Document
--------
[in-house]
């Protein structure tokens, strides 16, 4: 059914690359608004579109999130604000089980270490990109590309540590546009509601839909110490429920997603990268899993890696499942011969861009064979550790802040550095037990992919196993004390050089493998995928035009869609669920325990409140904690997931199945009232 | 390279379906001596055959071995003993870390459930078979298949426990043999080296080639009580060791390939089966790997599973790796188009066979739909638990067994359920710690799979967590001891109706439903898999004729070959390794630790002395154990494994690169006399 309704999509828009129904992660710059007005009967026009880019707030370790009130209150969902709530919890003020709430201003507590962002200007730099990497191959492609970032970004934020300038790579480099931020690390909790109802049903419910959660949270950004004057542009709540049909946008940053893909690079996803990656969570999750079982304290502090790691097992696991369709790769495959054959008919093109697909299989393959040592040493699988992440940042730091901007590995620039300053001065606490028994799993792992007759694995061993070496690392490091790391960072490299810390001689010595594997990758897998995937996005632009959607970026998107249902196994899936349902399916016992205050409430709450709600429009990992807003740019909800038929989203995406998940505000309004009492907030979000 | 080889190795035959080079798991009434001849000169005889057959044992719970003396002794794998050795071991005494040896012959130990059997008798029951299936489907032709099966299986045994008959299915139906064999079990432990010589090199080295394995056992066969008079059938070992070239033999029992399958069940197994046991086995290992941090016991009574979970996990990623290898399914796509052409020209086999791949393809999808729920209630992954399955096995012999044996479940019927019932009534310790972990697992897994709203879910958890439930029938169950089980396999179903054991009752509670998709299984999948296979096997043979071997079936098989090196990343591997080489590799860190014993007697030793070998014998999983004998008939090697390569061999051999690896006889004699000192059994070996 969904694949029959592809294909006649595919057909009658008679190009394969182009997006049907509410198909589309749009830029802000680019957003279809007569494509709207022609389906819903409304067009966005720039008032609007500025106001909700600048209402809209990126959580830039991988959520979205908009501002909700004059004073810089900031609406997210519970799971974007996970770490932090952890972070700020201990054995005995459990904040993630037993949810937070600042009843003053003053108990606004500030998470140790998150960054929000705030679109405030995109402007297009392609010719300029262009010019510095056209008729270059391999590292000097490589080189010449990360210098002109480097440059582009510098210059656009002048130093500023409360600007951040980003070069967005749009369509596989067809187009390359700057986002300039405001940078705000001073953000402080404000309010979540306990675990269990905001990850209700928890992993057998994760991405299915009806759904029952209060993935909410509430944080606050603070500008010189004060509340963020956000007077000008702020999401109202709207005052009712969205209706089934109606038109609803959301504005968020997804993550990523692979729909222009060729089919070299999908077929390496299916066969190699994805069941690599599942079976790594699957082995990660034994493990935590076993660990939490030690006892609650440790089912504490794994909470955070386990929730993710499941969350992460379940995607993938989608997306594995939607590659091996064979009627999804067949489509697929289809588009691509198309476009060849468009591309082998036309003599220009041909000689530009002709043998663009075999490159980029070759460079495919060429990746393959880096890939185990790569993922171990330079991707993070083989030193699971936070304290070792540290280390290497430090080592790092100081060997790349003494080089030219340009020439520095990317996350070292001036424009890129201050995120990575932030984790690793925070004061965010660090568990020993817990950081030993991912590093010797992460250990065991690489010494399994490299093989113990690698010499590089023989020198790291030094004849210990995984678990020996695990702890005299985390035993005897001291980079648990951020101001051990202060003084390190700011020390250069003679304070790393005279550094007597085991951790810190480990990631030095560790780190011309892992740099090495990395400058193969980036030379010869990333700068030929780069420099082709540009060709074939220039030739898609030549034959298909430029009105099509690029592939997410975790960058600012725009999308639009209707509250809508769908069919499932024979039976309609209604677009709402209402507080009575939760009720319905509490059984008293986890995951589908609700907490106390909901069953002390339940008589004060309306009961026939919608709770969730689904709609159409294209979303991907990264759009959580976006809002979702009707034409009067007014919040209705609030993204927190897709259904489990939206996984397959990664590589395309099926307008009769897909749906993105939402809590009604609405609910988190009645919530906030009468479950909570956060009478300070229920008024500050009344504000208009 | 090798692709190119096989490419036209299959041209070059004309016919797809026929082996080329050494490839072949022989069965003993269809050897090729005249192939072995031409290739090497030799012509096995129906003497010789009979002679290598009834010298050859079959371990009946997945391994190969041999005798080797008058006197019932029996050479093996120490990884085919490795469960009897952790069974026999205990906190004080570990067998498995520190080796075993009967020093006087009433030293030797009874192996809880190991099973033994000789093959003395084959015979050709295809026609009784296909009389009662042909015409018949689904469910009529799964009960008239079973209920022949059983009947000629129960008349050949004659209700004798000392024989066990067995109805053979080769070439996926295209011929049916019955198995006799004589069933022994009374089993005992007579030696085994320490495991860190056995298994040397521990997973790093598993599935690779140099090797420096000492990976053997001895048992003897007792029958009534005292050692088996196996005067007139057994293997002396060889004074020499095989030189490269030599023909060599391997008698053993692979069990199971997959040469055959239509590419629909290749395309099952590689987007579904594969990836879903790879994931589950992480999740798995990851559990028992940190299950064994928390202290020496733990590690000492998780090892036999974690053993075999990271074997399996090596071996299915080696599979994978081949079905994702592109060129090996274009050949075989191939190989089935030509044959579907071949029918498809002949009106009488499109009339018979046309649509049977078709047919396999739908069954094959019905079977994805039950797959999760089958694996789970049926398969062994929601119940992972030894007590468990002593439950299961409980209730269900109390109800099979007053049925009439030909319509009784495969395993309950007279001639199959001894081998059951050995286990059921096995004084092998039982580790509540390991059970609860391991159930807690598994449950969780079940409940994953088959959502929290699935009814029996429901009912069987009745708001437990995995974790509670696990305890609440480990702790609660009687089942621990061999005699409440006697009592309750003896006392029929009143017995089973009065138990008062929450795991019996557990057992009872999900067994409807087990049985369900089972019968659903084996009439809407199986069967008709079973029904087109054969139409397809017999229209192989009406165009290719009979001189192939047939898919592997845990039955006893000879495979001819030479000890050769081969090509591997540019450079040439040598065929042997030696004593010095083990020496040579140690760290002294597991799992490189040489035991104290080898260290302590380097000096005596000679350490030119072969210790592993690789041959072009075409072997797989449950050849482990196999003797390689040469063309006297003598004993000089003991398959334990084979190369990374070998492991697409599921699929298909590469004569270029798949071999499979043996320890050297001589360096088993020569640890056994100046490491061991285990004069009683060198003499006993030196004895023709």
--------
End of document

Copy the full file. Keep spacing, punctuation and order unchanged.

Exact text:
[in-house]
């Protein structure tokens, strides 16, 4: 059914690359608004579109999130604000089980270490990109590309540590546009509601839909110490429920997603990268899993890696499942011969861009064979550790802040550095037990992919196993004390050089493998995928035009869609669920325990409140904690997931199945009232 | 390279379906001596055959071995003993870390459930078979298949426990043999080296080639009580060791390939089966790997599973790796188009066979739909638990067994359920710690799979967590001891109706439903898999004729070959390794630790002395154990494994690169006399 309704999509828009129904992660710059007005009967026009880019707030370790009130209150969902709530919890003020709430201003507590962002200007730099990497191959492609970032970004934020300038790579480099931020690390909790109802049903419910959660949270950004004057542009709540049909946008940053893909690079996803990656969570999750079982304290502090790691097992696991369709790769495959054959008919093109697909299989393959040592040493699988992440940042730091901007590995620039300053001065606490028994799993792992007759694995061993070496690392490091790391960072490299810390001689010595594997990758897998995937996005632009959607970026998107249902196994899936349902399916016992205050409430709450709600429009990992807003740019909800038929989203995406998940505000309004009492907030979000 | 080889190795035959080079798991009434001849000169005889057959044992719970003396002794794998050795071991005494040896012959130990059997008798029951299936489907032709099966299986045994008959299915139906064999079990432990010589090199080295394995056992066969008079059938070992070239033999029992399958069940197994046991086995290992941090016991009574979970996990990623290898399914796509052409020209086999791949393809999808729920209630992954399955096995012999044996479940019927019932009534310790972990697992897994709203879910958890439930029938169950089980396999179903054991009752509670998709299984999948296979096997043979071997079936098989090196990343591997080489590799860190014993007697030793070998014998999983004998008939090697390569061999051999690896006889004699000192059994070996 969904694949029959592809294909006649595919057909009658008679190009394969182009997006049907509410198909589309749009830029802000680019957003279809007569494509709207022609389906819903409304067009966005720039008032609007500025106001909700600048209402809209990126959580830039991988959520979205908009501002909700004059004073810089900031609406997210519970799971974007996970770490932090952890972070700020201990054995005995459990904040993630037993949810937070600042009843003053003053108990606004500030998470140790998150960054929000705030679109405030995109402007297009392609010719300029262009010019510095056209008729270059391999590292000097490589080189010449990360210098002109480097440059582009510098210059656009002048130093500023409360600007951040980003070069967005749009369509596989067809187009390359700057986002300039405001940078705000001073953000402080404000309010979540306990675990269990905001990850209700928890992993057998994760991405299915009806759904029952209060993935909410509430944080606050603070500008010189004060509340963020956000007077000008702020999401109202709207005052009712969205209706089934109606038109609803959301504005968020997804993550990523692979729909222009060729089919070299999908077929390496299916066969190699994805069941690599599942079976790594699957082995990660034994493990935590076993660990939490030690006892609650440790089912504490794994909470955070386990929730993710499941969350992460379940995607993938989608997306594995939607590659091996064979009627999804067949489509697929289809588009691509198309476009060849468009591309082998036309003599220009041909000689530009002709043998663009075999490159980029070759460079495919060429990746393959880096890939185990790569993922171990330079991707993070083989030193699971936070304290070792540290280390290497430090080592790092100081060997790349003494080089030219340009020439520095990317996350070292001036424009890129201050995120990575932030984790690793925070004061965010660090568990020993817990950081030993991912590093010797992460250990065991690489010494399994490299093989113990690698010499590089023989020198790291030094004849210990995984678990020996695990702890005299985390035993005897001291980079648990951020101001051990202060003084390190700011020390250069003679304070790393005279550094007597085991951790810190480990990631030095560790780190011309892992740099090495990395400058193969980036030379010869990333700068030929780069420099082709540009060709074939220039030739898609030549034959298909430029009105099509690029592939997410975790960058600012725009999308639009209707509250809508769908069919499932024979039976309609209604677009709402209402507080009575939760009720319905509490059984008293986890995951589908609700907490106390909901069953002390339940008589004060309306009961026939919608709770969730689904709609159409294209979303991907990264759009959580976006809002979702009707034409009067007014919040209705609030993204927190897709259904489990939206996984397959990664590589395309099926307008009769897909749906993105939402809590009604609405609910988190009645919530906030009468479950909570956060009478300070229920008024500050009344504000208009 | 090798692709190119096989490419036209299959041209070059004309016919797809026929082996080329050494490839072949022989069965003993269809050897090729005249192939072995031409290739090497030799012509096995129906003497010789009979002679290598009834010298050859079959371990009946997945391994190969041999005798080797008058006197019932029996050479093996120490990884085919490795469960009897952790069974026999205990906190004080570990067998498995520190080796075993009967020093006087009433030293030797009874192996809880190991099973033994000789093959003395084959015979050709295809026609009784296909009389009662042909015409018949689904469910009529799964009960008239079973209920022949059983009947000629129960008349050949004659209700004798000392024989066990067995109805053979080769070439996926295209011929049916019955198995006799004589069933022994009374089993005992007579030696085994320490495991860190056995298994040397521990997973790093598993599935690779140099090797420096000492990976053997001895048992003897007792029958009534005292050692088996196996005067007139057994293997002396060889004074020499095989030189490269030599023909060599391997008698053993692979069990199971997959040469055959239509590419629909290749395309099952590689987007579904594969990836879903790879994931589950992480999740798995990851559990028992940190299950064994928390202290020496733990590690000492998780090892036999974690053993075999990271074997399996090596071996299915080696599979994978081949079905994702592109060129090996274009050949075989191939190989089935030509044959579907071949029918498809002949009106009488499109009339018979046309649509049977078709047919396999739908069954094959019905079977994805039950797959999760089958694996789970049926398969062994929601119940992972030894007590468990002593439950299961409980209730269900109390109800099979007053049925009439030909319509009784495969395993309950007279001639199959001894081998059951050995286990059921096995004084092998039982580790509540390991059970609860391991159930807690598994449950969780079940409940994953088959959502929290699935009814029996429901009912069987009745708001437990995995974790509670696990305890609440480990702790609660009687089942621990061999005699409440006697009592309750003896006392029929009143017995089973009065138990008062929450795991019996557990057992009872999900067994409807087990049985369900089972019968659903084996009439809407199986069967008709079973029904087109054969139409397809017999229209192989009406165009290719009979001189192939047939898919592997845990039955006893000879495979001819030479000890050769081969090509591997540019450079040439040598065929042997030696004593010095083990020496040579140690760290002294597991799992490189040489035991104290080898260290302590380097000096005596000679350490030119072969210790592993690789041959072009075409072997797989449950050849482990196999003797390689040469063309006297003598004993000089003991398959334990084979190369990374070998492991697409599921699929298909590469004569270029798949071999499979043996320890050297001589360096088993020569640890056994100046490491061991285990004069009683060198003499006993030196004895023709």